26 Jul 2022
26 Jul 2022
Status: this preprint is open for discussion.

Statistical distribution of mirror mode-like structures in the magnetosheaths of unmagnetised planets: 1. Mars as observed by the MAVEN spacecraft

Cyril Simon Wedlund1, Martin Volwerk1, Christian Mazelle2, Sebastián Rojas Mata3, Gabriella Stenberg Wieser3, Yoshifumi Futaana3, Jasper Halekas4, Diana Rojas-Castillo5, César Bertucci6, and Jared Espley7 Cyril Simon Wedlund et al.
  • 1Austrian Academy of Sciences, Space Research Institute, Graz, Austria
  • 2Institut de Recherche en Astrophysique et Planétologie (IRAP), Université de Toulouse, CNRS, UPS, CNES, Toulouse, France
  • 3Swedish Institute of Space Physics, Kiruna, Sweden
  • 4Department of Physics and Astronomy, University of Iowa, Iowa City, IA, USA
  • 5Instituto de Geofísica, Universidad Nacional Autónoma de México, Coyoacán, Mexico
  • 6Instituto de Astronomía y Física del Espacio, Ciudad Autónoma de Buenos Aires, Argentina
  • 7NASA Goddard Space Flight Center, Laboratory for Planetary Magnetospheres, Greenbelt, MD, USA

Abstract. In this series of papers, we present statistical maps of mirror mode-like (MM) structures in the magnetosheaths of Mars and Venus and calculate the probability of detecting them in spacecraft data. We aim to study and compare them with the same tools and a similar payload at both planets. We consider their dependence on Extreme Ultraviolet (EUV) solar flux levels (high and low), and, specific to Mars, on Mars Year (MY) as well as atmospheric seasons (four solar longitudes Ls). We first use magnetic field-only criteria to detect these structures and present ways to mitigate ambiguities in the nature of the detected structures. In line with many previous studies at Earth, this technique has the advantage of using one instrument (a magnetometer) with good time resolution facilitating comparisons between planetary and cometary environments. Applied to the magnetometer data of the Mars Atmosphere and Volatile EvolutioN (MAVEN) spacecraft from November 2014 to February 2020 (MY32–MY35), we detect structures closely resembling MMs lasting in total more than 170,000 s, corresponding to about 0.1 % of MAVEN's total time spent in the Martian plasma environment. We calculate MM-like occurrences normalised to the spacecraft's residence time during the course of the mission. Detection probabilities are about 1 % at most for any given controlling parameter. In general, MM-like structures appear in two main regions, one behind the shock, the other close to the induced magnetospheric boundary, as expected from theory. Detection probabilities are higher on average in low solar EUV conditions, whereas high solar EUV conditions see an increase in detections within the magnetospheric tail. We tentatively link the former tendency to two combining effects: the favouring of ion cyclotron waves the closer to perihelion due to plasma beta effects, and, possibly, the nongyrotropy of pickup ion distributions. This study is the first of two on the magnetosheaths of Mars and Venus.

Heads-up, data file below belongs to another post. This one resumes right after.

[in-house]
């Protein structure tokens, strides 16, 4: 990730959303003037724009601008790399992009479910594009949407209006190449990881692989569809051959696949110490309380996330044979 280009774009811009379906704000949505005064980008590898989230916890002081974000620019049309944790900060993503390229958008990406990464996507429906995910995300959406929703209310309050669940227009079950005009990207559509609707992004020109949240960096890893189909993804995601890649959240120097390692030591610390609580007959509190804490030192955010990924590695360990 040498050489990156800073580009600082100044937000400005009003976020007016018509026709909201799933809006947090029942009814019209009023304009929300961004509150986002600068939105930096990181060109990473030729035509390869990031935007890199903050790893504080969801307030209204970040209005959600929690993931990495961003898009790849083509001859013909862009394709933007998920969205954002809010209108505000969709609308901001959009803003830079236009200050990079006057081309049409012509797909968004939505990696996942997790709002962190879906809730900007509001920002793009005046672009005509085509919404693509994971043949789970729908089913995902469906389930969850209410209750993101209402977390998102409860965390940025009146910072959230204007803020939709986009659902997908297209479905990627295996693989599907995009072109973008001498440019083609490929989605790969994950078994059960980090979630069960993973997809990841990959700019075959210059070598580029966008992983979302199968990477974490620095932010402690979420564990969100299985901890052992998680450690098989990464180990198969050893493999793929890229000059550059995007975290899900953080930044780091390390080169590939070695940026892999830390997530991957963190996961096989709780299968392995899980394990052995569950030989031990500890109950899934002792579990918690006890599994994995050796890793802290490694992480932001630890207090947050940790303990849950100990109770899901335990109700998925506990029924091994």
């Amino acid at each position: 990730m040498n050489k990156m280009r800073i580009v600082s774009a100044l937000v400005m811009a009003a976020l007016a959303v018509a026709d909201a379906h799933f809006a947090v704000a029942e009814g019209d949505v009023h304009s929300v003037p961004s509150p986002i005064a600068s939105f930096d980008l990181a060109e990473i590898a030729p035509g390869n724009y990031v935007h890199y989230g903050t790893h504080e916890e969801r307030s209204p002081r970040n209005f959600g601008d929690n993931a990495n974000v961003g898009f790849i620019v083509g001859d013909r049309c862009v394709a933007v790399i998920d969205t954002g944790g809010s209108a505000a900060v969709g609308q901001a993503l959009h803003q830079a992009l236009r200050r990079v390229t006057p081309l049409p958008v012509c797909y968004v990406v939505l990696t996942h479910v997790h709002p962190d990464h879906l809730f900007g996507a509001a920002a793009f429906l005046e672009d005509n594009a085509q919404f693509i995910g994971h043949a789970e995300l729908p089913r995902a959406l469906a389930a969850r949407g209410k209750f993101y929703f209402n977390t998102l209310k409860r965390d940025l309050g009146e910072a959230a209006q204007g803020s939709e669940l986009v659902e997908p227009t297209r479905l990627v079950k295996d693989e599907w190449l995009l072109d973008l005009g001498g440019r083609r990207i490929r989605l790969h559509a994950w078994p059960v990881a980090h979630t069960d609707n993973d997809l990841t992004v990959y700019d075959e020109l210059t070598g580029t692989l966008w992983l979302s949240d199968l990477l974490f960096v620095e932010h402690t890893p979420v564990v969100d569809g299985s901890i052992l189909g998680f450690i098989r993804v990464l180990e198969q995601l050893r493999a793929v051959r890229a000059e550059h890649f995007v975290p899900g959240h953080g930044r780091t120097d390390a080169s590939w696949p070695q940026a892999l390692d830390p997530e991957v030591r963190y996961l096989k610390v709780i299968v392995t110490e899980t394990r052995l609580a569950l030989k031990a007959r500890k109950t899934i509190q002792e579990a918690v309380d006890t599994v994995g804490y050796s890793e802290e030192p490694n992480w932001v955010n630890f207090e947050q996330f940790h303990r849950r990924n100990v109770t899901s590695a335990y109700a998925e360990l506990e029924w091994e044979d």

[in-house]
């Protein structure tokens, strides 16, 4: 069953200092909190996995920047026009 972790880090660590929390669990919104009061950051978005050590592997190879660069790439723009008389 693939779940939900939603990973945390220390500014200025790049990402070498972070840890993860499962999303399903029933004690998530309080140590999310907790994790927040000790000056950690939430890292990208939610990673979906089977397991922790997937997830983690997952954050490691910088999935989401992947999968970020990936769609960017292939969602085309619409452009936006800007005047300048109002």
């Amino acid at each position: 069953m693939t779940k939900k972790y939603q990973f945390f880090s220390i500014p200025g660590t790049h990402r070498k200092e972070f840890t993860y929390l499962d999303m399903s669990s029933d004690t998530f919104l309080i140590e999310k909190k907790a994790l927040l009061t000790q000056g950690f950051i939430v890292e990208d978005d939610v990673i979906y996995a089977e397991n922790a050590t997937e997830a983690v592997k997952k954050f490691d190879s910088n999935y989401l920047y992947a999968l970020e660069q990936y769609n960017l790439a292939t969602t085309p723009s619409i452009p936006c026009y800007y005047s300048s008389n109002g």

Cyril Simon Wedlund et al.

Status: open (until 24 Dec 2022)

Comment types: AC – author | RC – referee | CC – community | EC – editor | CEC – chief editor | : Report abuse

Cyril Simon Wedlund et al.

Cyril Simon Wedlund et al.


Total article views: 251 (including HTML, PDF, and XML)
HTML PDF XML Total BibTeX EndNote
193 51 7 251 2 3
  • HTML: 193
  • PDF: 51
  • XML: 7
  • Total: 251
  • BibTeX: 2
  • EndNote: 3
Views and downloads (calculated since 26 Jul 2022)
Cumulative views and downloads (calculated since 26 Jul 2022)

Viewed (geographical distribution)

Total article views: 228 (including HTML, PDF, and XML) Thereof 228 with geography defined and 0 with unknown origin.
Country # Views %
  • 1
Latest update: 29 Nov 2022
Short summary
Mirror modes are magnetic bottles found in the space plasma environment of planets contributing to the energy exchange with the solar wind. We use magnetic field measurements from the NASA Mars Atmosphere and Volatile EvolutioN mission to detect them around Mars and show how they evolve in time and space. The structures concentrate in two regions, one behind the bow shock, the other closer to the planet. They compete with other wave modes depending on the solar flux and heliocentric distance.